In 1973, a fire in St. Louis changed American history — by destroying it
On July 12, 1973, a fire whose cause remains unknown tore through the sixth floor of the National Personnel Records Center in St. Louis. Multiple fire departments converged on the blaze. Inside, the heat was so intense that firefighters chose to retreat as their masks began melting to their faces.
The building was larger than some city blocks, yet its vast holding areas lacked alarm and sprinkler systems. The building burned for 22 hours, destroying an estimated 16 million to 18 million records — and annihilating 80% of the Army’s personnel files dating to 1912 to 1960.
“It's really important for people to understand that the National Archives didn't just give up after the fire and say, ‘Well, those records are burned, they don’t exist anymore,’” Jessie Kratz, historian of the National Archives, told St. Louis on the Air.
Kratz sees the anniversary as a moment of reflection for the agency.
“Since the fire, staff has undertaken a massive amount of work to make sure these veterans' records are available, and now we're making sure the extent of that work is captured and shared.”
To mark the fire’s 50th anniversary, Kratz and her team reached out to former employees and firefighters who witnessed the disaster in 1973. The agency has created a dedicated web page to commemorate the fire, including a collection of oral histories, historic photos and a guide for requesting a veteran’s records.
The work to preserve and reconstruct the burned records continues today, a half-century after the fire was extinguished.
The fire altered the course of the National Archives. Over subsequent decades, the government studied the disaster and designed new policies in the hope of avoiding another one. The efforts included the construction of a $115 million facility in north St. Louis County near Spanish Lake, which opened in 2011.
But even in the state-of-the-art building, the 1973 fire casts a shadow.
“Everybody that works at that facility still deals with the fire every single day,” said archives specialist Eric Kilgore. “The records that survived the fire, in large part, are in cold storage in that facility in the same condition that they were taken out of the building in 1973.”
Some records were only partially burned. But millions of records, including from both World Wars, were permanently destroyed either by fire, water or mold.
“McDonnell Douglas actually brought in a freight car to the tracks behind the facility and started freeze-drying records to try and kill, or at least prevent, that mold growth,” Kilgore said. “The entire sixth floor was a complete loss and doesn't exist today. … And eventually what you saw over time was all of those records, or portions of records, that were able to be recovered out of the building were meticulously cataloged. So at this point today, and soon after, they knew what they had.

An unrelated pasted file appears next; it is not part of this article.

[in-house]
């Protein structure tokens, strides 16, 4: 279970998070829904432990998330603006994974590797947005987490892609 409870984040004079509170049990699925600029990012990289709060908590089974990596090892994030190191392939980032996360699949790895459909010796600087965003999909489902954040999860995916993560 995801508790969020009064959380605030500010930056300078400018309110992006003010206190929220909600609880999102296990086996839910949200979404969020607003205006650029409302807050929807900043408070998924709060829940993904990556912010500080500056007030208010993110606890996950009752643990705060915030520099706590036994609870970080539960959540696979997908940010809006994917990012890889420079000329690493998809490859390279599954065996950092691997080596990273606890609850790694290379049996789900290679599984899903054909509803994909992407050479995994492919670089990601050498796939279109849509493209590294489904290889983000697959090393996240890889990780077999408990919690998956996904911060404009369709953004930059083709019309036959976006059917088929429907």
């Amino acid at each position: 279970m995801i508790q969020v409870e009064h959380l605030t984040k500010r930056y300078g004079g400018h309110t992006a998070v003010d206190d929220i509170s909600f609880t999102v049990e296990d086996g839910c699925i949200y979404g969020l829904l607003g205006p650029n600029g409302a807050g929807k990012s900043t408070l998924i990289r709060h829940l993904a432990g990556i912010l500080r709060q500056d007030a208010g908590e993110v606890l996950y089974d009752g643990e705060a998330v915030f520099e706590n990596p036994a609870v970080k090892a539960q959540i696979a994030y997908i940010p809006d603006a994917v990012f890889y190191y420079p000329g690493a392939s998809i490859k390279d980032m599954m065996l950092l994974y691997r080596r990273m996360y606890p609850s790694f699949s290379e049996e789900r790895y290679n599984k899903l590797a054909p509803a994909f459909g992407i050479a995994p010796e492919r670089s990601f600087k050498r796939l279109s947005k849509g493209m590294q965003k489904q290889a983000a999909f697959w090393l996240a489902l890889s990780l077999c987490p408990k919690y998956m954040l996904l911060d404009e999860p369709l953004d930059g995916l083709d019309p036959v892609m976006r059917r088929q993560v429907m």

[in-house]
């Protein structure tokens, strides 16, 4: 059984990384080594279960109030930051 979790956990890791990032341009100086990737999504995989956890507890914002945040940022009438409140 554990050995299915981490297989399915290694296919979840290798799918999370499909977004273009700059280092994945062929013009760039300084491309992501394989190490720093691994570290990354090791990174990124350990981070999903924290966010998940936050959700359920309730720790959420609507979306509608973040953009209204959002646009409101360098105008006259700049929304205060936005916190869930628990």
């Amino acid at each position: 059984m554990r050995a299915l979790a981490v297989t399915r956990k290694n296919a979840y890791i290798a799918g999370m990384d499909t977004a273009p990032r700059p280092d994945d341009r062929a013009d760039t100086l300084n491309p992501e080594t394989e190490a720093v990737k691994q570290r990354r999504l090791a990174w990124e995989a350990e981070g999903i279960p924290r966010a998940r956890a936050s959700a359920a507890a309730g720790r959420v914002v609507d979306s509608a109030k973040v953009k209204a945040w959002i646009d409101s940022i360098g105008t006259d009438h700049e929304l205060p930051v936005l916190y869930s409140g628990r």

“But they didn't know what they didn't have,” he added.
Even in cases where a record was destroyed, archivists can use alternate sets of documents — Kilgore often uses Selective Service records, registration cards, pay vouchers and unit reports — to construct a partial picture of a service member’s record. In some cases, confirming a veteran’s service is the only thing standing between a person and medical care, benefits and military honors.
For Killgore, finding and reconstructing the records lost in 1973 isn’t just a service to veterans today, but to the public of the future.
“The National Archives holds records back to the Revolutionary War,” he noted. “We owe it to the American public to make those records available to the best of our ability.”
To hear more about the 1973 fire at the National Archives, including this reporter’s search for his grandfather’s burned military records, and an in-depth discussion of the fire itself with St. Louis County fire Captain Dave Dubowski, listen to St. Louis on the Air on Apple Podcast, Spotify or Google Podcast or by clicking the play button below.
“St. Louis on the Air” brings you the stories of St. Louis and the people who live, work and create in our region. The show is produced by Miya Norfleet, Emily Woodbury, Danny Wicentowski, Elaine Cha and Alex Heuer. Ulaa Kuziez is our production assistant. The audio engineer is Aaron Doerr. Send questions and comments about this story to firstname.lastname@example.org.